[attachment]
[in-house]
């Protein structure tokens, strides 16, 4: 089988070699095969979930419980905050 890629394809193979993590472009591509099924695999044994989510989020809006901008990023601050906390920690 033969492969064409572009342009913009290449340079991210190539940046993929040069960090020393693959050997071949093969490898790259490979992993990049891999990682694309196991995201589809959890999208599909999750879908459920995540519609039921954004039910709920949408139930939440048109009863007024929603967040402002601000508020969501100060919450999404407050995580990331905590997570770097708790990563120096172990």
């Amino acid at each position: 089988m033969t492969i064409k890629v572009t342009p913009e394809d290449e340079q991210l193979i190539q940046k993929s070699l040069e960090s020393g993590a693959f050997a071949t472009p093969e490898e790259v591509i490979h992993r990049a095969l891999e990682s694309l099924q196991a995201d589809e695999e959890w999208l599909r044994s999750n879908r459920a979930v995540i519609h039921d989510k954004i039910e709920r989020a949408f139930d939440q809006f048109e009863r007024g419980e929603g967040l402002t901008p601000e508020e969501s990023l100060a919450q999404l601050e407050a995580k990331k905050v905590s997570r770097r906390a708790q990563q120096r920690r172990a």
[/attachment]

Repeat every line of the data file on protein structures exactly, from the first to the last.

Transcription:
[in-house]
């Protein structure tokens, strides 16, 4: 089988070699095969979930419980905050 890629394809193979993590472009591509099924695999044994989510989020809006901008990023601050906390920690 033969492969064409572009342009913009290449340079991210190539940046993929040069960090020393693959050997071949093969490898790259490979992993990049891999990682694309196991995201589809959890999208599909999750879908459920995540519609039921954004039910709920949408139930939440048109009863007024929603967040402002601000508020969501100060919450999404407050995580990331905590997570770097708790990563120096172990």
């Amino acid at each position: 089988m033969t492969i064409k890629v572009t342009p913009e394809d290449e340079q991210l193979i190539q940046k993929s070699l040069e960090s020393g993590a693959f050997a071949t472009p093969e490898e790259v591509i490979h992993r990049a095969l891999e990682s694309l099924q196991a995201d589809e695999e959890w999208l599909r044994s999750n879908r459920a979930v995540i519609h039921d989510k954004i039910e709920r989020a949408f139930d939440q809006f048109e009863r007024g419980e929603g967040l402002t901008p601000e508020e969501s990023l100060a919450q999404l601050e407050a995580k990331k905050v905590s997570r770097r906390a708790q990563q120096r920690r172990a």